In subsequent days, Morrison tried to row back on the question of penalties. He indicated no one would be sent to prison, and declared it was the media, rather than he or Hunt, that had highlighted jail. The fact the penalty was spelled out in Hunt’s media release was “simply a statement of what the Biosecurity Act does”, Morrison said.
But the government could have left the penalties out of the statement – and made it clear, to those who asked, that it was not on a punitive mission.
For a government so obsessive about controlling its messaging, it is very poor at injecting some subtlety into it.
Indeed, it let its ban appear even worse than it is.
That late-night statement said no one could arrive in Australia who had been in India in the preceding 14 days – meaning there is actually still an indirect long, slow way home (which would land someone here after May 15 if they had left India as soon as the ban came into effect).
Thus former Test cricketer Michael Slater – who has lambasted Morrison on Twitter – is in the Maldives serving out this period. Most of the Australian cricketers have followed him, after their tour was suspended.
On the other hand, most people caught in India don’t have the resources of elite cricketers and their accompanying entourage, and so the option of 14 days in another country is a theoretical one only.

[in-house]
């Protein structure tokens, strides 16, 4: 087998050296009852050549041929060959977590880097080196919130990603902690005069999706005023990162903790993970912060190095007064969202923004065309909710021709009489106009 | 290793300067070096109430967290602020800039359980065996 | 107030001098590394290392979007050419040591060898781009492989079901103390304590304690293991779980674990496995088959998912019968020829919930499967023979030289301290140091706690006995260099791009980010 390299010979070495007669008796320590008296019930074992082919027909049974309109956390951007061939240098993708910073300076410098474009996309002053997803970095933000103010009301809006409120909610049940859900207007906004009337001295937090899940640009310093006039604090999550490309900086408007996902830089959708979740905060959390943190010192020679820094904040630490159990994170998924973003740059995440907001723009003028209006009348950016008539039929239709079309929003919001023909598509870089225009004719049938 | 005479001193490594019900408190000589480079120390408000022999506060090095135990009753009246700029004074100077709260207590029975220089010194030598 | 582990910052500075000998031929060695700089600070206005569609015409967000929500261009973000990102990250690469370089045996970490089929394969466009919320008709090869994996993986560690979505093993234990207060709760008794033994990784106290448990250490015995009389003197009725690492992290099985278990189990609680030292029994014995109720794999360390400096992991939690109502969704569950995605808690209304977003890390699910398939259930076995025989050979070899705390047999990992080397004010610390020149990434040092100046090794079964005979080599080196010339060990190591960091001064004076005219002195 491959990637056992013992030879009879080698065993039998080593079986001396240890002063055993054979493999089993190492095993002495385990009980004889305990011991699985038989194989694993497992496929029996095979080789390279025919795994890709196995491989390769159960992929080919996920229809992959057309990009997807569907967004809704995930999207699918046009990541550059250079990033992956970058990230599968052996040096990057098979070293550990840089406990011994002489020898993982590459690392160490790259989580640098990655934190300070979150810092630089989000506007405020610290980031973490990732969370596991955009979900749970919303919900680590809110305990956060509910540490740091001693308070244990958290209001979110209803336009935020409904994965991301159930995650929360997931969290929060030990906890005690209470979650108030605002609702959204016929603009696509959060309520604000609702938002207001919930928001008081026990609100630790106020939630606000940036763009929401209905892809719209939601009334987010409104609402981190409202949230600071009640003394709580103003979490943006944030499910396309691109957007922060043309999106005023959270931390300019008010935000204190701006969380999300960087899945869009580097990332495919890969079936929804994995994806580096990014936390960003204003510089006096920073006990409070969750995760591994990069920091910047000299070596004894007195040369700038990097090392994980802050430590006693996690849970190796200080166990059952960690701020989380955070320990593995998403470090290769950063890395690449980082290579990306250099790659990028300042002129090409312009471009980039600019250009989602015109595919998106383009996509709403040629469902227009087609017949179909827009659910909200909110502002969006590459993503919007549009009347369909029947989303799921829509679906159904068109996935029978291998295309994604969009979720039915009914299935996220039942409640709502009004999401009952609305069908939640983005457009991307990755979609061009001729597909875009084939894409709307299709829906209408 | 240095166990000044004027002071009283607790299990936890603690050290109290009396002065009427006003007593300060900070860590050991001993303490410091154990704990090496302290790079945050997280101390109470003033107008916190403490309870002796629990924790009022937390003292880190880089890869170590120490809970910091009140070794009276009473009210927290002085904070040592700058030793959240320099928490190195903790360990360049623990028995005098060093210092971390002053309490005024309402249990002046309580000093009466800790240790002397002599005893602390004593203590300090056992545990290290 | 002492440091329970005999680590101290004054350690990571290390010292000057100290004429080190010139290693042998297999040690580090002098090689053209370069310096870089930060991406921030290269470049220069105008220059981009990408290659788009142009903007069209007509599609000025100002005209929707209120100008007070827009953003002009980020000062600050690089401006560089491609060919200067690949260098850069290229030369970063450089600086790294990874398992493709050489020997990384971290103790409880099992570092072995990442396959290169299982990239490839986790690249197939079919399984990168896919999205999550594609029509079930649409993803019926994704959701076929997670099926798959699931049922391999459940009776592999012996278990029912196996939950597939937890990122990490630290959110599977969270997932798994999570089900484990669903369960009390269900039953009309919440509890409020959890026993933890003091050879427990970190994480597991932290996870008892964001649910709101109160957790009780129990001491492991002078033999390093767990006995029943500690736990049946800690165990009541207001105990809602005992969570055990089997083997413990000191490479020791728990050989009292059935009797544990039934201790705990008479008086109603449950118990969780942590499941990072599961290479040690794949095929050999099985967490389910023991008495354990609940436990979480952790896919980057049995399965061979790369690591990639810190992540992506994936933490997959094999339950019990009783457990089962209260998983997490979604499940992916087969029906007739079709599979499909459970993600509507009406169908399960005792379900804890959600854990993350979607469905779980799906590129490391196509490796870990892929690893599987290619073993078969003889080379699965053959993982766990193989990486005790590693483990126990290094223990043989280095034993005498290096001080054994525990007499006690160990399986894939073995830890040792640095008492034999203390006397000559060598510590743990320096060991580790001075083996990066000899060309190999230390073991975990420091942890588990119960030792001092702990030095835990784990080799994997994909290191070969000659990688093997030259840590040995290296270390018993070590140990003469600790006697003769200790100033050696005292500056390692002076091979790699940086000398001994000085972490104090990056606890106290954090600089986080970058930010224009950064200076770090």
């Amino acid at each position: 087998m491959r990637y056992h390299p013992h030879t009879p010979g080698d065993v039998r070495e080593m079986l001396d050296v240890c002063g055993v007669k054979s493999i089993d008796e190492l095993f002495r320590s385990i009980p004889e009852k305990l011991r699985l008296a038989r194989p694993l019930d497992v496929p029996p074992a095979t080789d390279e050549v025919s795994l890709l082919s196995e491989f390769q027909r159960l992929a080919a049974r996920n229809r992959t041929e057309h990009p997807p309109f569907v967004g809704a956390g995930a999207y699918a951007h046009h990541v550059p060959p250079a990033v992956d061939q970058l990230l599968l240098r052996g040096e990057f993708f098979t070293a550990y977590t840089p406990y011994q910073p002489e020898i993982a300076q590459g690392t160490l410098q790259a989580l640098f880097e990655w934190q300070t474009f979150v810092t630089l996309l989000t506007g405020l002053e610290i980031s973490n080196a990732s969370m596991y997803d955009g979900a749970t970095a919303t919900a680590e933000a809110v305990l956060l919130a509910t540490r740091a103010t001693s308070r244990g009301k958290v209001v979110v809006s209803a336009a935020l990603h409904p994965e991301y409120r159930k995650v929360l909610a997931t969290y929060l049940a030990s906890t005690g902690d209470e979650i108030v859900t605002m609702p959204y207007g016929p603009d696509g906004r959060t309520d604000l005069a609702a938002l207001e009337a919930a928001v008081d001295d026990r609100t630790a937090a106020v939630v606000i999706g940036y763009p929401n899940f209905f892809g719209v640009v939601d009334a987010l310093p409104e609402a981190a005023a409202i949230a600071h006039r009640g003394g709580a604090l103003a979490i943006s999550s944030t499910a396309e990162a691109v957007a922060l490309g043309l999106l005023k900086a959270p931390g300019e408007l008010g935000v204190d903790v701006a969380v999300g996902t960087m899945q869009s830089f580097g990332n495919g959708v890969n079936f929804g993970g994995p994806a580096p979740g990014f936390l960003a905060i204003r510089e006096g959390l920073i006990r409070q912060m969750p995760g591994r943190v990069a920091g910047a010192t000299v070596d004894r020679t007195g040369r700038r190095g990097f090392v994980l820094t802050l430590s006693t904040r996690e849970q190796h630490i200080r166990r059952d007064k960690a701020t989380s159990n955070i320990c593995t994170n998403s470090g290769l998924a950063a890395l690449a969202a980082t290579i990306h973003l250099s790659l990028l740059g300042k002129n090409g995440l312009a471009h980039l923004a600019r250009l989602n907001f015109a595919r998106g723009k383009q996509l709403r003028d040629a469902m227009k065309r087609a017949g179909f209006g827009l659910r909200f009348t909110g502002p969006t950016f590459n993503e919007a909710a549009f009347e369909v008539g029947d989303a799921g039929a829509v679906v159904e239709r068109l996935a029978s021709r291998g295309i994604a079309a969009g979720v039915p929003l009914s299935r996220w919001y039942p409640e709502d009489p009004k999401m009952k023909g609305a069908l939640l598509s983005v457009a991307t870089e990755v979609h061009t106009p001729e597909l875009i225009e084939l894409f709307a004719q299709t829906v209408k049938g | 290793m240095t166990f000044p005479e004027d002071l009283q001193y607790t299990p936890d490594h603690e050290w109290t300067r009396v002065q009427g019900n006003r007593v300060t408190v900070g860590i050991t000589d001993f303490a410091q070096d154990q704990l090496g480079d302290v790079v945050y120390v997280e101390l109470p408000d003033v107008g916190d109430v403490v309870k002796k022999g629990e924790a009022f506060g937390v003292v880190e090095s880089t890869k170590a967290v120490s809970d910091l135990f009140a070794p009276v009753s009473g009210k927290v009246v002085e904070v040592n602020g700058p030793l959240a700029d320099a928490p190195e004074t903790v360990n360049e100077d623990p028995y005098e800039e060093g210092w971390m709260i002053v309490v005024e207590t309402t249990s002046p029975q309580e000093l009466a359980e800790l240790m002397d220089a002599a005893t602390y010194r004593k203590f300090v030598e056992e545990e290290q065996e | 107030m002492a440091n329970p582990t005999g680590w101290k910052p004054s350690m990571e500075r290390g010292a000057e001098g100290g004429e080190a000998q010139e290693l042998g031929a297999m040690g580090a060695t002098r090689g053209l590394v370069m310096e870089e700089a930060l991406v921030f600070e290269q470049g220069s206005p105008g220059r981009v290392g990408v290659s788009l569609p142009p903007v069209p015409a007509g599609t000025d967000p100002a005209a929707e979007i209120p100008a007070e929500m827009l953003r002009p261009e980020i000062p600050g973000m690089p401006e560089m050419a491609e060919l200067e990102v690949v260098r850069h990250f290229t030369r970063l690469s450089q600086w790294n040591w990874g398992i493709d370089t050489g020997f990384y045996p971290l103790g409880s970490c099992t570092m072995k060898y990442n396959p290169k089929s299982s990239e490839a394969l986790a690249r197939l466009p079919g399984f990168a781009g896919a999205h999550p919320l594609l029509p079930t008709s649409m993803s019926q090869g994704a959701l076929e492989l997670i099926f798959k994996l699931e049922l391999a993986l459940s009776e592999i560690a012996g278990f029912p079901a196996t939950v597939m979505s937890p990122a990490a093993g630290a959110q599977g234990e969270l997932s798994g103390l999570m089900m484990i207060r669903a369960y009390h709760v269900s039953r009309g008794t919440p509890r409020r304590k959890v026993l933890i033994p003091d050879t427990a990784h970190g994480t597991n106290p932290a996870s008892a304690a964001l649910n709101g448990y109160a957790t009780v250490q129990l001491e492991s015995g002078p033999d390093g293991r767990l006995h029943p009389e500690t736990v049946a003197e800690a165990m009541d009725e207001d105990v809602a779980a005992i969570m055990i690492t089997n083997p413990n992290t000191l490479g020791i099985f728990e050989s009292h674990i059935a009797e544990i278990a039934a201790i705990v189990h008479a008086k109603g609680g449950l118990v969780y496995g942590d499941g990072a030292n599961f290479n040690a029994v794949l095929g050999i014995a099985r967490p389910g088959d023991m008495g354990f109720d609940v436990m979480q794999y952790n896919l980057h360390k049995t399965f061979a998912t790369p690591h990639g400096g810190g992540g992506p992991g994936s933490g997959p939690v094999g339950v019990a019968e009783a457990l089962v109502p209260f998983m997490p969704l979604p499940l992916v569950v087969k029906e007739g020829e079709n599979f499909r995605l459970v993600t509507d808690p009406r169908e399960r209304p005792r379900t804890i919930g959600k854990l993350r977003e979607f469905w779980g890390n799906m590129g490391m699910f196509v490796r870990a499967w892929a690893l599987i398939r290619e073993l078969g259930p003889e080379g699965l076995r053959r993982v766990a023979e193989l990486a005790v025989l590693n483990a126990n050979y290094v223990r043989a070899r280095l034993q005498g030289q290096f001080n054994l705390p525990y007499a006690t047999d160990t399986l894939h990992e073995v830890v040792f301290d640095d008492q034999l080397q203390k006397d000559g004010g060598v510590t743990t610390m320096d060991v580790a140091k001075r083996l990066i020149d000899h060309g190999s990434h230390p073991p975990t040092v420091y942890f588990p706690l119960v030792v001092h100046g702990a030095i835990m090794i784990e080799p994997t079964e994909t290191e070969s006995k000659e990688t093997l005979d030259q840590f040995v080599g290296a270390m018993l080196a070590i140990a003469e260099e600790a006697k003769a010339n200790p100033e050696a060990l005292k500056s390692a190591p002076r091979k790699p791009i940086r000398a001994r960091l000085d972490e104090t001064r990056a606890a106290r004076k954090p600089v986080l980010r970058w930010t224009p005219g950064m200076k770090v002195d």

One interesting issue in the use of section 477 of the Biosecurity Act is how the political and the medical elements interacted.
As Kelly noted in his advice to the government, this would be “the first time that such a determination has been used to prevent Australian citizens and permanent residents entering Australia”.
Kelly told the ABC “we were requested to provide advice” on the use of the act, indicating the initiative came from the government.
“There is a particular section under the act which requires that the minister, before he makes a decision, is provided with advice in relation to several matters,” Kelly said.
These include that a ministerial decision must be proportionate, no more restrictive than required, and in place only as long as needed.
Kelly gave the necessary ticks.
But in his written advice Kelly went out of his way to spell out bluntly what could be the bad outcomes of the decision, while arguing they could be mitigated. He covered his back.
“I wish to note the potential consequences for Australian citizens and permanent residents as a result of this pause on flights and entry into Australia,” he wrote.
“These include the risk of serious illness without access to health care, the potential for Australians to be stranded in a transit country and, in a worst-case scenario, deaths.”
Kelly is due to appear before the Senate’s COVID committee late Friday; he can expect to be pushed on the circumstances surrounding his advice.
Apart from the political pressure, one reason the government is anxious to have a plan in place for some, albeit limited, repatriation from India is that the legal challenge against the government’s action is in court early next week.
Is Australia’s India travel ban legal? A citizenship law expert explains
Regardless of the legal action’s prospects, by outlining its intentions the government will defuse the case’s impact.
And given the agitation among crossbenchers and even some in his own ranks, Morrison also wants to cool this issue, which has flamed out of control, before the start of budget week.
Michelle Grattan does not work for, consult, own shares in or receive funding from any company or organization that would benefit from this article, and has disclosed no relevant affiliations beyond their academic appointment.